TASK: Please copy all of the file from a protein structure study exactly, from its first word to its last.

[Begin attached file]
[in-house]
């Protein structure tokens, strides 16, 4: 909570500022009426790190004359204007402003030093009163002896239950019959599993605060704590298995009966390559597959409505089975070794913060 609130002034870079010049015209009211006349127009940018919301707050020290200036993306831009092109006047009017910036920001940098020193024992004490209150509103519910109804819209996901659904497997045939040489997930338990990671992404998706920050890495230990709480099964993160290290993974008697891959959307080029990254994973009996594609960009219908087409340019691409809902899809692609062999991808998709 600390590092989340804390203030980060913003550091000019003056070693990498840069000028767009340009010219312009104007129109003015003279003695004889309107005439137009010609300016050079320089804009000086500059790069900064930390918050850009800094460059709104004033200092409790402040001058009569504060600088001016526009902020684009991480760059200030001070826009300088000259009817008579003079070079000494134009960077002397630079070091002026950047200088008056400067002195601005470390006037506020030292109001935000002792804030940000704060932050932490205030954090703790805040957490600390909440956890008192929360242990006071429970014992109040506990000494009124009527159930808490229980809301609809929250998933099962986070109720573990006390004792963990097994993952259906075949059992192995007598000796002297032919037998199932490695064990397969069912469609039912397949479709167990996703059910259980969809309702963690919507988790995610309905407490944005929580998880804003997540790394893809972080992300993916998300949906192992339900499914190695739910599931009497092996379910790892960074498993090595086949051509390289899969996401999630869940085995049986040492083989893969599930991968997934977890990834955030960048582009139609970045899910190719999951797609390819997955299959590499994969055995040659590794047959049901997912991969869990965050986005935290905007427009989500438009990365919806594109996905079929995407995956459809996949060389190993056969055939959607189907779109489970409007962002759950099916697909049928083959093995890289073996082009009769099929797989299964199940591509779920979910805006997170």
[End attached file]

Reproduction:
[in-house]
């Protein structure tokens, strides 16, 4: 909570500022009426790190004359204007402003030093009163002896239950019959599993605060704590298995009966390559597959409505089975070794913060 609130002034870079010049015209009211006349127009940018919301707050020290200036993306831009092109006047009017910036920001940098020193024992004490209150509103519910109804819209996901659904497997045939040489997930338990990671992404998706920050890495230990709480099964993160290290993974008697891959959307080029990254994973009996594609960009219908087409340019691409809902899809692609062999991808998709 600390590092989340804390203030980060913003550091000019003056070693990498840069000028767009340009010219312009104007129109003015003279003695004889309107005439137009010609300016050079320089804009000086500059790069900064930390918050850009800094460059709104004033200092409790402040001058009569504060600088001016526009902020684009991480760059200030001070826009300088000259009817008579003079070079000494134009960077002397630079070091002026950047200088008056400067002195601005470390006037506020030292109001935000002792804030940000704060932050932490205030954090703790805040957490600390909440956890008192929360242990006071429970014992109040506990000494009124009527159930808490229980809301609809929250998933099962986070109720573990006390004792963990097994993952259906075949059992192995007598000796002297032919037998199932490695064990397969069912469609039912397949479709167990996703059910259980969809309702963690919507988790995610309905407490944005929580998880804003997540790394893809972080992300993916998300949906192992339900499914190695739910599931009497092996379910790892960074498993090595086949051509390289899969996401999630869940085995049986040492083989893969599930991968997934977890990834955030960048582009139609970045899910190719999951797609390819997955299959590499994969055995040659590794047959049901997912991969869990965050986005935290905007427009989500438009990365919806594109996905079929995407995956459809996949060389190993056969055939959607189907779109489970409007962002759950099916697909049928083959093995890289073996082009009769099929797989299964199940591509779920979910805006997170």